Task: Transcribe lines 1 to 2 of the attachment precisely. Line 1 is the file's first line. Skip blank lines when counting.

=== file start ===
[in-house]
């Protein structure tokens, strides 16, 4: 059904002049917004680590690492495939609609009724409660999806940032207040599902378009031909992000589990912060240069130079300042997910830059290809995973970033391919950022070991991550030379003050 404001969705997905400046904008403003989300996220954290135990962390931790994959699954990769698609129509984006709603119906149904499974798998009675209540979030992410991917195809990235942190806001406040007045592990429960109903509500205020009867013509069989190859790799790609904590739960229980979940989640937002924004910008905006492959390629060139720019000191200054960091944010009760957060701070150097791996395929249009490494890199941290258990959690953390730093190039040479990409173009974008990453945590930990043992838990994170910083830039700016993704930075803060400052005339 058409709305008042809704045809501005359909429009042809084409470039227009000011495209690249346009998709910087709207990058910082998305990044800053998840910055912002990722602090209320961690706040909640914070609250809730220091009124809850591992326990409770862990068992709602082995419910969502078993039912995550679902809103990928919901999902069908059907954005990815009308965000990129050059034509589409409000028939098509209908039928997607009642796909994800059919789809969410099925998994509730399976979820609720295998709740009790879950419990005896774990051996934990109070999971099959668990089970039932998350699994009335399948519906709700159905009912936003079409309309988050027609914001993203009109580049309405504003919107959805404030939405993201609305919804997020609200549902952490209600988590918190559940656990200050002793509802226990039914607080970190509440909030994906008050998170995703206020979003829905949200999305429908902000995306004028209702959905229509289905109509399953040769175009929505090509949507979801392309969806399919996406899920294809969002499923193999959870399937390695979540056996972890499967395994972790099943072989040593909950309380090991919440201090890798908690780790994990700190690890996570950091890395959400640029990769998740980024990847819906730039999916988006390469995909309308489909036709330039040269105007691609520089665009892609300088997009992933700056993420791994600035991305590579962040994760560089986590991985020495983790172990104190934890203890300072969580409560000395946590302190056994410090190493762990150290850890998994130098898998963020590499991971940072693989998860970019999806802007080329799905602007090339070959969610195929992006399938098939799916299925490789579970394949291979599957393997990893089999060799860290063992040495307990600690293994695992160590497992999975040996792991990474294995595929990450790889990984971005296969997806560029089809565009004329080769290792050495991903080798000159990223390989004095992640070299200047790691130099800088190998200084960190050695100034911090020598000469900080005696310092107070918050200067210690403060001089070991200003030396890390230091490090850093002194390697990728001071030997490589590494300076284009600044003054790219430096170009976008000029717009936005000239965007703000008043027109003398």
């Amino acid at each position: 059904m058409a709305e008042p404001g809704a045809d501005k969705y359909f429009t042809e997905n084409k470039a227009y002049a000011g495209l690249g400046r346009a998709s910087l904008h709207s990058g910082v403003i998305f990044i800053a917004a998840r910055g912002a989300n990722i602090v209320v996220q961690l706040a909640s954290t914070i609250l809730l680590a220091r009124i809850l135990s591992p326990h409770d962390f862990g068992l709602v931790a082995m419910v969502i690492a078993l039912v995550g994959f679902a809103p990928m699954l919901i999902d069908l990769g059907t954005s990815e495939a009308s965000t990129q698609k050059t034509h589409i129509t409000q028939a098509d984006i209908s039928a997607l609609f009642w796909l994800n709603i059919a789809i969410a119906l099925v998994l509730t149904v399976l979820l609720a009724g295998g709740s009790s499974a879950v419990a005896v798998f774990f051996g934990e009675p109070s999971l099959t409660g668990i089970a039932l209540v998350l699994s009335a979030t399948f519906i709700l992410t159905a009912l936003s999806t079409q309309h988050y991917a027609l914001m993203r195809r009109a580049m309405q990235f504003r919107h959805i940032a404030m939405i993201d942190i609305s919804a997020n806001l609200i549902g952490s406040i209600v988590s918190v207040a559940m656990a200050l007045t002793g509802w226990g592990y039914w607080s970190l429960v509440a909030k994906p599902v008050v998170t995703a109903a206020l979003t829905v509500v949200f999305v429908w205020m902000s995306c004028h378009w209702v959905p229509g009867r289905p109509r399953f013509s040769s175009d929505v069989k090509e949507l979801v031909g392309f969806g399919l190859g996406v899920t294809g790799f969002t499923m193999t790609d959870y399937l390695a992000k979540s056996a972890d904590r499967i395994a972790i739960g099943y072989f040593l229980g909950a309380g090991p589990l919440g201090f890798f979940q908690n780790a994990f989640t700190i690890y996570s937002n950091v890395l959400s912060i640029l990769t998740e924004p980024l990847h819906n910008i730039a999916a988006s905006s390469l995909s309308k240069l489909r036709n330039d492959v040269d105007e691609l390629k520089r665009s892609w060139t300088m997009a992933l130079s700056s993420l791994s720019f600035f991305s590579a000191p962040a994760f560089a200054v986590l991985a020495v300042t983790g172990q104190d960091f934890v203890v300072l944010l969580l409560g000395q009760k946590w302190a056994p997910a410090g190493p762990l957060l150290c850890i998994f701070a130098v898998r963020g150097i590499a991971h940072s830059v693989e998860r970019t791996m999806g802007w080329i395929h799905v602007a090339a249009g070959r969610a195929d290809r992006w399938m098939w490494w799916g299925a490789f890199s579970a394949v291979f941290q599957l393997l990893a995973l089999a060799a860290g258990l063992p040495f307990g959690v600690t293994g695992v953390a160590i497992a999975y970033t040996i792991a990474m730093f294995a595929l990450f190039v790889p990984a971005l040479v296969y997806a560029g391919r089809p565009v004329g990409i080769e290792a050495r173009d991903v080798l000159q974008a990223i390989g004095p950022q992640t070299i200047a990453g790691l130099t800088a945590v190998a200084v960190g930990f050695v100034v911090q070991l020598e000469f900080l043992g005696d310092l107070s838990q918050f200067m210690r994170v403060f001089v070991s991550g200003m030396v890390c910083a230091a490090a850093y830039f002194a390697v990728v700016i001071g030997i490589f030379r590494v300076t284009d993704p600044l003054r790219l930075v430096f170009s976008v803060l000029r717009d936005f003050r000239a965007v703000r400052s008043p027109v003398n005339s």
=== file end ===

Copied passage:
[in-house]
């Protein structure tokens, strides 16, 4: 059904002049917004680590690492495939609609009724409660999806940032207040599902378009031909992000589990912060240069130079300042997910830059290809995973970033391919950022070991991550030379003050 404001969705997905400046904008403003989300996220954290135990962390931790994959699954990769698609129509984006709603119906149904499974798998009675209540979030992410991917195809990235942190806001406040007045592990429960109903509500205020009867013509069989190859790799790609904590739960229980979940989640937002924004910008905006492959390629060139720019000191200054960091944010009760957060701070150097791996395929249009490494890199941290258990959690953390730093190039040479990409173009974008990453945590930990043992838990994170910083830039700016993704930075803060400052005339 058409709305008042809704045809501005359909429009042809084409470039227009000011495209690249346009998709910087709207990058910082998305990044800053998840910055912002990722602090209320961690706040909640914070609250809730220091009124809850591992326990409770862990068992709602082995419910969502078993039912995550679902809103990928919901999902069908059907954005990815009308965000990129050059034509589409409000028939098509209908039928997607009642796909994800059919789809969410099925998994509730399976979820609720295998709740009790879950419990005896774990051996934990109070999971099959668990089970039932998350699994009335399948519906709700159905009912936003079409309309988050027609914001993203009109580049309405504003919107959805404030939405993201609305919804997020609200549902952490209600988590918190559940656990200050002793509802226990039914607080970190509440909030994906008050998170995703206020979003829905949200999305429908902000995306004028209702959905229509289905109509399953040769175009929505090509949507979801392309969806399919996406899920294809969002499923193999959870399937390695979540056996972890499967395994972790099943072989040593909950309380090991919440201090890798908690780790994990700190690890996570950091890395959400640029990769998740980024990847819906730039999916988006390469995909309308489909036709330039040269105007691609520089665009892609300088997009992933700056993420791994600035991305590579962040994760560089986590991985020495983790172990104190934890203890300072969580409560000395946590302190056994410090190493762990150290850890998994130098898998963020590499991971940072693989998860970019999806802007080329799905602007090339070959969610195929992006399938098939799916299925490789579970394949291979599957393997990893089999060799860290063992040495307990600690293994695992160590497992999975040996792991990474294995595929990450790889990984971005296969997806560029089809565009004329080769290792050495991903080798000159990223390989004095992640070299200047790691130099800088190998200084960190050695100034911090020598000469900080005696310092107070918050200067210690403060001089070991200003030396890390230091490090850093002194390697990728001071030997490589590494300076284009600044003054790219430096170009976008000029717009936005000239965007703000008043027109003398």